A Cosmic Treasure Trove Unfolded

On July 12, NASA unveiled the first batch of images from Webb’s data and the detailed view of the cosmic vistas, marking the dawn of a new era for astronomy

Issue: 07-2022By Ayushee ChaudharyPhoto(s): By NASA, ESA, CSA, STScI, and B. Holler and J. Stansberry (STScI)
“Cosmic Cliffs” in the Carina Nebula captured in infrared light by the Near-Infrared Camera (NIRCam) on NASA’s James Webb Space Telescope

A space observatory that took more than twenty years to come to life is working in space one million miles away from the Earth to present us with the view of our universe like never seen before. The James Webb Space Telescope (JWST) which has been hailed as the largest, the most powerful and the most complex telescope ever built by humans was launched on December 25, 2021. Following a series of deployment and alignment of its mirrors and instruments over months, it has finally begun to send back data to Earth. On July 12, 2022, NASA (National Aeronautics & Space Administration) unveiled the first batch of images from Webb’s data and the detailed view of the cosmic vistas, marking the dawn of a new era for astronomy.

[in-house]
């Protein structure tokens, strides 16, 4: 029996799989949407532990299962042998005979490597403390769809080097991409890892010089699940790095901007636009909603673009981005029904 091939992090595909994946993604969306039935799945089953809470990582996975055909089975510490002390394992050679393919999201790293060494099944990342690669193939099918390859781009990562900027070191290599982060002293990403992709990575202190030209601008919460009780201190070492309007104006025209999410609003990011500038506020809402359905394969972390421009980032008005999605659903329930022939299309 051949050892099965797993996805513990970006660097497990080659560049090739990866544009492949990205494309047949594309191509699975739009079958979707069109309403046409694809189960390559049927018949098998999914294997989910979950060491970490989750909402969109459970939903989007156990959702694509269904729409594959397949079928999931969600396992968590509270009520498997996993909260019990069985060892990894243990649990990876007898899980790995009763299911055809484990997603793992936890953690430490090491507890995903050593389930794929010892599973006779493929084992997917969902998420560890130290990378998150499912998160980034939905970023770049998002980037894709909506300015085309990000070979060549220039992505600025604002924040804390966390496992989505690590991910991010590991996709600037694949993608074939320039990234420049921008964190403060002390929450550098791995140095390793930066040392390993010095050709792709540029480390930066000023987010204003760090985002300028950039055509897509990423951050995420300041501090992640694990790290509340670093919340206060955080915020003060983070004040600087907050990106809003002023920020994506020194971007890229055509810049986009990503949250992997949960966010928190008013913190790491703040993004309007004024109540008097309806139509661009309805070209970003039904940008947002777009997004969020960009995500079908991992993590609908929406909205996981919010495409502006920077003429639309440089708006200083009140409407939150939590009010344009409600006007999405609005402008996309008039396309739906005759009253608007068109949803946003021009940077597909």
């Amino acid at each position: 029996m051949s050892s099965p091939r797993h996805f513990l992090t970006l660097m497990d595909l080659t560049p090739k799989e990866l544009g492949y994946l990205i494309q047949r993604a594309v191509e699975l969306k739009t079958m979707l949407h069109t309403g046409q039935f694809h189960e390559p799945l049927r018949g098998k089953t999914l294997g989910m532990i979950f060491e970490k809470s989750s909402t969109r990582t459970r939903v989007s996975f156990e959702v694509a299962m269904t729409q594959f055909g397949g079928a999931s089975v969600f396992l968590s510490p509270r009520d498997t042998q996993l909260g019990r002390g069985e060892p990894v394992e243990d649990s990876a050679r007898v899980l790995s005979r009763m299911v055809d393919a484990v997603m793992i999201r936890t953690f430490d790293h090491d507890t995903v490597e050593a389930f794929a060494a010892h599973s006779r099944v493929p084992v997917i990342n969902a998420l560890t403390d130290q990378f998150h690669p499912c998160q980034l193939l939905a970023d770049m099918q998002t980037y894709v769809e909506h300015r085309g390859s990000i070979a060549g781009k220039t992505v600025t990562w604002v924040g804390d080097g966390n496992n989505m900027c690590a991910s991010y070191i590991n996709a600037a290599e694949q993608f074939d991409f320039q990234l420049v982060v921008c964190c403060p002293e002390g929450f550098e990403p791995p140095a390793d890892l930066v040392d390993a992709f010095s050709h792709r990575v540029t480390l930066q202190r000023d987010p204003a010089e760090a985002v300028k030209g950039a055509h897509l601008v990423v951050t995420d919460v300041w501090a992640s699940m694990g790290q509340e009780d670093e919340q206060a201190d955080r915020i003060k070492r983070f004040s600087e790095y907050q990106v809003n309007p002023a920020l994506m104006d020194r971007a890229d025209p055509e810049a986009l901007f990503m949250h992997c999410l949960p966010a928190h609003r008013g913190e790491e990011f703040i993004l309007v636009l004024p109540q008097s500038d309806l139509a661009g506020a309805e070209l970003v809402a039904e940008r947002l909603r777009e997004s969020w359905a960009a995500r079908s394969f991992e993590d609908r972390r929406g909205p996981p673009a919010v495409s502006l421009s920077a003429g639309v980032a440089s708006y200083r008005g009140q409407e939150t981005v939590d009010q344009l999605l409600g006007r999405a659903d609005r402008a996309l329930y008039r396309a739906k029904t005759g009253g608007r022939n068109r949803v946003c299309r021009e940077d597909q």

The images were a glimpse into the full capabilities of JWST, a partnership with ESA (European Space Agency) and CSA (Canadian Space Agency). The telescope’s first full-color images and spectroscopic data were released during a televised broadcast from NASA’s Goddard Space Flight Center.

These represented the first wave of full-color scientific images and spectra the observatory has gathered, and the official beginning of Webb’s general science operations. The first five targets were selected by an international committee of representatives from NASA, ESA, CSA, and the Space Telescope Science Institute.